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Your Shot: How Rolling Stone and Serviceplan Kicked Italian Racists in the Data

Behind the Work 391 Add to collection

Serviceplan Italy ECD Oliver Palmer on how they helped a radical magazine take over 800 racists offline in 10 days

Your Shot: How Rolling Stone and Serviceplan Kicked Italian Racists in the Data
The rise of Europe’s far right in recent years is a story that’s troubled (among many others) the sort of people who work in advertising - socially liberal, open-minded sorts who would be mortified at the mere suggestion that they might hold racist views. 

In Italy, that rise is more tangible and ominous than in many other countries. The country’s general election last year proved that, as Forza Italia, a fairly traditional centre-right party, was overtaken by Lega, former northern secessionists that are now more broadly nationalist. The radical right le Fratelli d'Italia also gained votes. Lega’s Matteo Salvini became interior minister off the back of expressing strong anti-immigrant views that have emboldened Italians with similar views to share them more and more publicly.

Rolling Stone isn’t the sort of publication to stand by and write about music while this goes on and its agency Serviceplan Italy knows it. That’s why they worked together to take action via some cheeky digital activism.

They created a mini site full of the sort of content that would lure people with racist views and once they were there it burned through their data in a matter of seconds. In 10 days they managed to take over 800 racists offline, at least until the end of the month.

LBB’s Alex Reeves spoke to Serviceplan Italy ECD Oliver Palmer to find out how the idea came about. 

LBB> Can you tell me a bit about how racism is expressing itself in Italy right now?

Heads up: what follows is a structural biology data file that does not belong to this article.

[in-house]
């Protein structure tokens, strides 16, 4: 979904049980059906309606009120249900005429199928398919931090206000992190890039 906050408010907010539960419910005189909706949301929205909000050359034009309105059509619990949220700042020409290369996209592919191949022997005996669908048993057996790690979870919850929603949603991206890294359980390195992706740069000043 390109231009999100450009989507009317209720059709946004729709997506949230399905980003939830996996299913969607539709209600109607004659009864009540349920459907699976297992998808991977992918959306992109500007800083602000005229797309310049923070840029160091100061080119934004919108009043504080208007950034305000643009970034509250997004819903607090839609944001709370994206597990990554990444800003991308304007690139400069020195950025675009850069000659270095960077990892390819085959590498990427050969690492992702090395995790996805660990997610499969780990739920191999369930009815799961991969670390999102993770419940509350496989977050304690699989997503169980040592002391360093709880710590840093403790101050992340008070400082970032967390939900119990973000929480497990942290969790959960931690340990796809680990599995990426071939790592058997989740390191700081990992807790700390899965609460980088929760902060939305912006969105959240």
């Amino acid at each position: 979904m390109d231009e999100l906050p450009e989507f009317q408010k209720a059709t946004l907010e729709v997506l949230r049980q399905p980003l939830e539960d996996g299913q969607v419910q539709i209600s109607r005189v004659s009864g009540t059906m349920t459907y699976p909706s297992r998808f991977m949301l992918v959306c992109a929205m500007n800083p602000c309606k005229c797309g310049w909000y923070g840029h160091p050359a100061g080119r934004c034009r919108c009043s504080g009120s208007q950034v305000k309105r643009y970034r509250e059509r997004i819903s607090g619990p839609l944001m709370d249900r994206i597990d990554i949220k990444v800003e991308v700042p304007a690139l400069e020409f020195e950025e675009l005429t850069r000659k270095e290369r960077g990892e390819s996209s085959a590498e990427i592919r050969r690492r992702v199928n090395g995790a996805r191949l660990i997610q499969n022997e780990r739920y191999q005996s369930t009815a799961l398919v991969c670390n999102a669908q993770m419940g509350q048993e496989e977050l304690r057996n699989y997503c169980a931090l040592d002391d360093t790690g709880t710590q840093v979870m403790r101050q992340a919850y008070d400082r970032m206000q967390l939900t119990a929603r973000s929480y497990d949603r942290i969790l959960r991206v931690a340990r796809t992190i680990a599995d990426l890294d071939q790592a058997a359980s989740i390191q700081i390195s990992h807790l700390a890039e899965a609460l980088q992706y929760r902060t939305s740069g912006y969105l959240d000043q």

Oliver> I was living and working in Germany until three-and-a-half years ago. I’m half Italian and I moved here with my family to work. Obviously there is also racism in Germany, but it’s a smaller but more radicalised group. You see skinheads, etc.

In Italy through, with Salvini winning the election and becoming interior minister, it became a more popular thing. It’s on a larger scale. You won’t see too many skinheads walking around - that’s an extreme way of racism presenting itself - it’s a broad part of society. When somebody is a minister and says racist things all the time, it legitimises all of these assholes to talk shit, because if your minister does it then you can do it too. 

In every country that’s not doing super well financially you have people that don’t feel like winners and look for somebody who’s guilty for that. That’s a lever for populists - to find a situation that’s not positive for everyone and say ‘I know who’s guilty’.


LBB> What was the conversation like with Rolling Stone that led to this idea? 

Oliver> We asked them what we could do for them, just in general.The thought at the beginning was in a music context. But we quickly found out that Rolling Stone Italy, and generally, is about music but extending it to social topics.

From the beginning, when Lega and Salvini had ambitions to lead not just a small group but the whole of Italy, Rolling Stone wrote openly against it. You have to consider that a newspaper wants to have advertising clients - it has to work financially - so being openly against one of the major parties is a certain risk. They took this risk fully.

The highlight was when Salvini won the elections, they brought out this cover page. They used a rainbow to represent a colourful Italy. They wrote, very explicitly: ‘We are not with Salvini’ (“Noi non stiamo con Salvini”).